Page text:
Caving 101: for first-time Cavers


Gear Checklist


Wear clothes suitable for 54-degrees.
Ideally, you should have an under layer made up of wicking material (polypropylene, capilene, wool) against your body, with some durable material over it; such as jeans and a sturdy cotton sweatshirt.

High-top boots with a lug sole are ideal, or an old pair of sneakers, anything with traction. Don't even THINK about wearing sandals!

This is a REQUIRED item for all members to use when underground.
The best kind are gardening gloves/utility gloves. They are cotton with a coating of plastic on the palms and fingers. They will provide warmth, traction and protect the cave from your skin's oils.

Aditional Items
— You may want to invest in some coveralls in order to save your cloths (usually can find a cheap jumpsuit for $20.) Just remember: any exposed skin is subject to coming in contact with hard (maybe jagged) rock, so the more you cover up, the better!
— For some wet caves, you'll need to bring a towel and swimsuit.

Helmet & Headlamp
Members can use the club's helmets and headlamps.
Three independent light sources should be taken into the cave. Typically, each caver will have a helmet-mounted light (electric or carbide), and two other light sources such as a flashlight and lighter. Remember to bring batteries, too!

Cave Pack
The trip leader will typically bring their own, but it will not fit all the food and water for everyone on the trip. So you should bring your own pack.

Food & Water
— Bring some easily-carried high energy food such as candy bars or energy bars. On longer trips, a sandwich is recommended.
— Bring something to drink. Use only plastic or aluminum bottles... NO GLASS.

*** After The Trip ***
— Bring a set of clean clothes that you can change into after caving so you don't mess up the car you're riding in. You'll appreciate this if you're the one driving!
— Plastic garbage bags to put your dirty clothes and shoes in.
— A few dollars to help out the driver with the cost of gas money. Also, it is standard to stop for dinner after long trips.
— Snacks for after your trip. Cavers can get quite ravenous after a long trip on the ride home!


Caving Safety


Caving - like all other outdoor sports- it's as safe as you make it. Here are some simple rules and procedures that have been worked out over the years. If you follow them, you (and everyone else) will have more fun.

Absolutely the most important thing is to let someone know:
— Which cave you are visiting
— How many people are in your group
— When you should be back from the cave
— Have a callout person, so he/she can start a cave rescue if the group isn't out at a certain time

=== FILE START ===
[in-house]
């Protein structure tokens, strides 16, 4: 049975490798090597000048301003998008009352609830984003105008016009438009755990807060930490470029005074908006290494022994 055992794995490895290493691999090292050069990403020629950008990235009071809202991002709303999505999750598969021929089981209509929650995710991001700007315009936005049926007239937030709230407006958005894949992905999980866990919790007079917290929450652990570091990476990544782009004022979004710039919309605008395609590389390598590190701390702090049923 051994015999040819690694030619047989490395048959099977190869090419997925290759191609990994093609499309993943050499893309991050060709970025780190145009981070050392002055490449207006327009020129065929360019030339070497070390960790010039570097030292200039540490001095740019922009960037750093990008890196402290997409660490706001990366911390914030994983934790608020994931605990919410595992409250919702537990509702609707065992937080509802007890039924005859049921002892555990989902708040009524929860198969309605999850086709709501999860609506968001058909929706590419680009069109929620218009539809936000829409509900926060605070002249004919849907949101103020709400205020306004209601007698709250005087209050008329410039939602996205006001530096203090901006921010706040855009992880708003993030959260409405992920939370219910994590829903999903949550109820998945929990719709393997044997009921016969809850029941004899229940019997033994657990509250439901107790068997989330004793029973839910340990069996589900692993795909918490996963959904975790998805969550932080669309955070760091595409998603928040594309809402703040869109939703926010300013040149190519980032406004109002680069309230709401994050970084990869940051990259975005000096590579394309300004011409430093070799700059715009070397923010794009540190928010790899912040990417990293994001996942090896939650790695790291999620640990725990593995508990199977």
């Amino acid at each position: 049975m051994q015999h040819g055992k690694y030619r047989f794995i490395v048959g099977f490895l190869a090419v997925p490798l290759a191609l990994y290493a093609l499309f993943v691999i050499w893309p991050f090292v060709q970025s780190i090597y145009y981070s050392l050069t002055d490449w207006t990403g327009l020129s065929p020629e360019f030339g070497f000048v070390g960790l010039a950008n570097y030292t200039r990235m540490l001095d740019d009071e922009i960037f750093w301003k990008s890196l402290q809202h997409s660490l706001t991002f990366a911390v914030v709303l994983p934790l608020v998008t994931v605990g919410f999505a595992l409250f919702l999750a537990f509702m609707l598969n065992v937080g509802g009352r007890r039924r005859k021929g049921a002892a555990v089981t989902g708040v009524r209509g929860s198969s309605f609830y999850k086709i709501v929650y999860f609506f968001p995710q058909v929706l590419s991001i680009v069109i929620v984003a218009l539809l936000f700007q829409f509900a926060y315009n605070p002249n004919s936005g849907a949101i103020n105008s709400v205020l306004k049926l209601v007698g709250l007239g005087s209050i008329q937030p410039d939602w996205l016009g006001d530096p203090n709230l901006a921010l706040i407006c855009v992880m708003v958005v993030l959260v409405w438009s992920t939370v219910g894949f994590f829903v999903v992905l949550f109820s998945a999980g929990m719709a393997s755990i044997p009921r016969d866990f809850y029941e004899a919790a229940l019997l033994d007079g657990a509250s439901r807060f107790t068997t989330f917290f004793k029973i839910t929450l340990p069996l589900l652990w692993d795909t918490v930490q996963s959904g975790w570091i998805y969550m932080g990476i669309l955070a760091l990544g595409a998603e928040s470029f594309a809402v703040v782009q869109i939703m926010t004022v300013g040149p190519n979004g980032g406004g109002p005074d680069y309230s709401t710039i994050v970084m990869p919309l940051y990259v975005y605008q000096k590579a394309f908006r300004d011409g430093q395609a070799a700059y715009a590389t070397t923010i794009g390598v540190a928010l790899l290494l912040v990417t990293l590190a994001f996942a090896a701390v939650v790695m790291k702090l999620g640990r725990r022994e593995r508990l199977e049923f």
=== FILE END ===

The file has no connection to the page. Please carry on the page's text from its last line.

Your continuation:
— Be sure that you and all the members of your group are properly equipped
— Once inside the cave, keep together. Make sure you keep track of the person in front of you and the person behind you, and let them know if they are getting too far ahead.
— Always keep 3 points of contact with the cave. This could be any combination of your hands, feet, and butt. The reason for this is that a point of contact could break off at any time, and you need to have something else holding you in place.
— Don't overdo it. If you feel uncomfortable doing something, say so. Everyone has been in this situation before. Caving is not a competition! When you are part of a caving trip, you are part of a team, and it's a team goal to get everyone through the cave.
— Always keep your helmet on, you never know when something might fall, or when you might accidentally bang your head.
— If anything falls, whether it is a person, rock, or other object, the correct term to yell is "Rock!" When you hear this, try and get under your helmet as much as possible.
— Pay attention to your surroundings. This is extremely useful in remembering your route in the cave.

Remember the Rules of 3
— Caving groups should consist of at least 3 people
— You should always have 3 sources of light
— Maintain 3 points of contact


Caving Etiquette


The caves we visit are owned by other people who are nice enough to let us use their property, and so we need to remember that we are their guests. It has happened that one rude person has led to a cave being permanently closed. Also, we must protect the cave habitats that we are entering, as many creatures live in and use caves. To keep everyone happy, here are a few rules that we always follow: